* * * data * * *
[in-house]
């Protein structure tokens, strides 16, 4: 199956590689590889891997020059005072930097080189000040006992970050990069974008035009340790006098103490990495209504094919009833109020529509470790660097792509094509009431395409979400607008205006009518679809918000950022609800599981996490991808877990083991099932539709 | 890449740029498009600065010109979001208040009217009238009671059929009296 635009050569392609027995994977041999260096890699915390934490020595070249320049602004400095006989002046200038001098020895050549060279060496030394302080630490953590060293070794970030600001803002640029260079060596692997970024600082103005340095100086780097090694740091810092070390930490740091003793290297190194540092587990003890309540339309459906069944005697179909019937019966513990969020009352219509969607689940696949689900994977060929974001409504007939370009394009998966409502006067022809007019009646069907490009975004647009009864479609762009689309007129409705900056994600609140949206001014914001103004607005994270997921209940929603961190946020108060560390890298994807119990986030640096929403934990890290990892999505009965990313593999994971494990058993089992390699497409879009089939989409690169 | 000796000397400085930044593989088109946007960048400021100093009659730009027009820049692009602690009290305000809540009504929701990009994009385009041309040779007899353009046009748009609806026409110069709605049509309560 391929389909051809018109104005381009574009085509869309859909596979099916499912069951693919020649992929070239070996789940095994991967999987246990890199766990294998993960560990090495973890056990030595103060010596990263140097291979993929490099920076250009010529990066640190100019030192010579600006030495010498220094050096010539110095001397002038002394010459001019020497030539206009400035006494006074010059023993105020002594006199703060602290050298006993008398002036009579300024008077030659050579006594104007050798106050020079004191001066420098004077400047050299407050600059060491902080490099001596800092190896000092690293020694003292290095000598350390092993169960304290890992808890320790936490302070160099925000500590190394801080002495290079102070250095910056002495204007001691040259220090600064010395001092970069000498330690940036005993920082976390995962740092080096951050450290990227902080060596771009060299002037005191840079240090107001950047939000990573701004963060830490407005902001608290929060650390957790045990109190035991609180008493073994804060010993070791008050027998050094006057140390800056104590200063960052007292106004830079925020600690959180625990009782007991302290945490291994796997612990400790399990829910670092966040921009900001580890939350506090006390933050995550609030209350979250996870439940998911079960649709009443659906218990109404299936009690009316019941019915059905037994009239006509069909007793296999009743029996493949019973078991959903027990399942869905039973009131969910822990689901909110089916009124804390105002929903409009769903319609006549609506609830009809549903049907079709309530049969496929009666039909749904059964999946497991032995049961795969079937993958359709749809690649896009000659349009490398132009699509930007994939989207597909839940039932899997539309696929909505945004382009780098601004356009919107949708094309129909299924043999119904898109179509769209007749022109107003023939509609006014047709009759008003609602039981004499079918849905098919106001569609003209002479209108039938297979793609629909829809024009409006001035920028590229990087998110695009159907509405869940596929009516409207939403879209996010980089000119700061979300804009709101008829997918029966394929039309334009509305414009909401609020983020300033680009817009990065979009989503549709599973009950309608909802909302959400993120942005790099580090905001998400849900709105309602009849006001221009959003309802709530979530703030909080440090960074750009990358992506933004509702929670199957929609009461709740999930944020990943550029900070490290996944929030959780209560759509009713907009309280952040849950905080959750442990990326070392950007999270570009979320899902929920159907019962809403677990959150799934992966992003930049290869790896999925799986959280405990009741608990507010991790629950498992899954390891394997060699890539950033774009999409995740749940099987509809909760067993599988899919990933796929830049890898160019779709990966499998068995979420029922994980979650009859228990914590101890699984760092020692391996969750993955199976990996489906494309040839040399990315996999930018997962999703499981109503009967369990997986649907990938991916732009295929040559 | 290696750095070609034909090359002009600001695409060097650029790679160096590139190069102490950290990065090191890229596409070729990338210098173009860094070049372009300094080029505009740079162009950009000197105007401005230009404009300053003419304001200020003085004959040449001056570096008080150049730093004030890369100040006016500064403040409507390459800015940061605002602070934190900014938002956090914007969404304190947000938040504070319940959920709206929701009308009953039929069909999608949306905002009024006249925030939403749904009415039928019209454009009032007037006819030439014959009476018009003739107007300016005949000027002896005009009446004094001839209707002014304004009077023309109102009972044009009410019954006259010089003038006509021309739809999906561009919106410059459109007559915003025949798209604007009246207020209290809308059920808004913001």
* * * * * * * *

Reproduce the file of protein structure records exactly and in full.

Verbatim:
[in-house]
């Protein structure tokens, strides 16, 4: 199956590689590889891997020059005072930097080189000040006992970050990069974008035009340790006098103490990495209504094919009833109020529509470790660097792509094509009431395409979400607008205006009518679809918000950022609800599981996490991808877990083991099932539709 | 890449740029498009600065010109979001208040009217009238009671059929009296 635009050569392609027995994977041999260096890699915390934490020595070249320049602004400095006989002046200038001098020895050549060279060496030394302080630490953590060293070794970030600001803002640029260079060596692997970024600082103005340095100086780097090694740091810092070390930490740091003793290297190194540092587990003890309540339309459906069944005697179909019937019966513990969020009352219509969607689940696949689900994977060929974001409504007939370009394009998966409502006067022809007019009646069907490009975004647009009864479609762009689309007129409705900056994600609140949206001014914001103004607005994270997921209940929603961190946020108060560390890298994807119990986030640096929403934990890290990892999505009965990313593999994971494990058993089992390699497409879009089939989409690169 | 000796000397400085930044593989088109946007960048400021100093009659730009027009820049692009602690009290305000809540009504929701990009994009385009041309040779007899353009046009748009609806026409110069709605049509309560 391929389909051809018109104005381009574009085509869309859909596979099916499912069951693919020649992929070239070996789940095994991967999987246990890199766990294998993960560990090495973890056990030595103060010596990263140097291979993929490099920076250009010529990066640190100019030192010579600006030495010498220094050096010539110095001397002038002394010459001019020497030539206009400035006494006074010059023993105020002594006199703060602290050298006993008398002036009579300024008077030659050579006594104007050798106050020079004191001066420098004077400047050299407050600059060491902080490099001596800092190896000092690293020694003292290095000598350390092993169960304290890992808890320790936490302070160099925000500590190394801080002495290079102070250095910056002495204007001691040259220090600064010395001092970069000498330690940036005993920082976390995962740092080096951050450290990227902080060596771009060299002037005191840079240090107001950047939000990573701004963060830490407005902001608290929060650390957790045990109190035991609180008493073994804060010993070791008050027998050094006057140390800056104590200063960052007292106004830079925020600690959180625990009782007991302290945490291994796997612990400790399990829910670092966040921009900001580890939350506090006390933050995550609030209350979250996870439940998911079960649709009443659906218990109404299936009690009316019941019915059905037994009239006509069909007793296999009743029996493949019973078991959903027990399942869905039973009131969910822990689901909110089916009124804390105002929903409009769903319609006549609506609830009809549903049907079709309530049969496929009666039909749904059964999946497991032995049961795969079937993958359709749809690649896009000659349009490398132009699509930007994939989207597909839940039932899997539309696929909505945004382009780098601004356009919107949708094309129909299924043999119904898109179509769209007749022109107003023939509609006014047709009759008003609602039981004499079918849905098919106001569609003209002479209108039938297979793609629909829809024009409006001035920028590229990087998110695009159907509405869940596929009516409207939403879209996010980089000119700061979300804009709101008829997918029966394929039309334009509305414009909401609020983020300033680009817009990065979009989503549709599973009950309608909802909302959400993120942005790099580090905001998400849900709105309602009849006001221009959003309802709530979530703030909080440090960074750009990358992506933004509702929670199957929609009461709740999930944020990943550029900070490290996944929030959780209560759509009713907009309280952040849950905080959750442990990326070392950007999270570009979320899902929920159907019962809403677990959150799934992966992003930049290869790896999925799986959280405990009741608990507010991790629950498992899954390891394997060699890539950033774009999409995740749940099987509809909760067993599988899919990933796929830049890898160019779709990966499998068995979420029922994980979650009859228990914590101890699984760092020692391996969750993955199976990996489906494309040839040399990315996999930018997962999703499981109503009967369990997986649907990938991916732009295929040559 | 290696750095070609034909090359002009600001695409060097650029790679160096590139190069102490950290990065090191890229596409070729990338210098173009860094070049372009300094080029505009740079162009950009000197105007401005230009404009300053003419304001200020003085004959040449001056570096008080150049730093004030890369100040006016500064403040409507390459800015940061605002602070934190900014938002956090914007969404304190947000938040504070319940959920709206929701009308009953039929069909999608949306905002009024006249925030939403749904009415039928019209454009009032007037006819030439014959009476018009003739107007300016005949000027002896005009009446004094001839209707002014304004009077023309109102009972044009009410019954006259010089003038006509021309739809999906561009919106410059459109007559915003025949798209604007009246207020209290809308059920808004913001």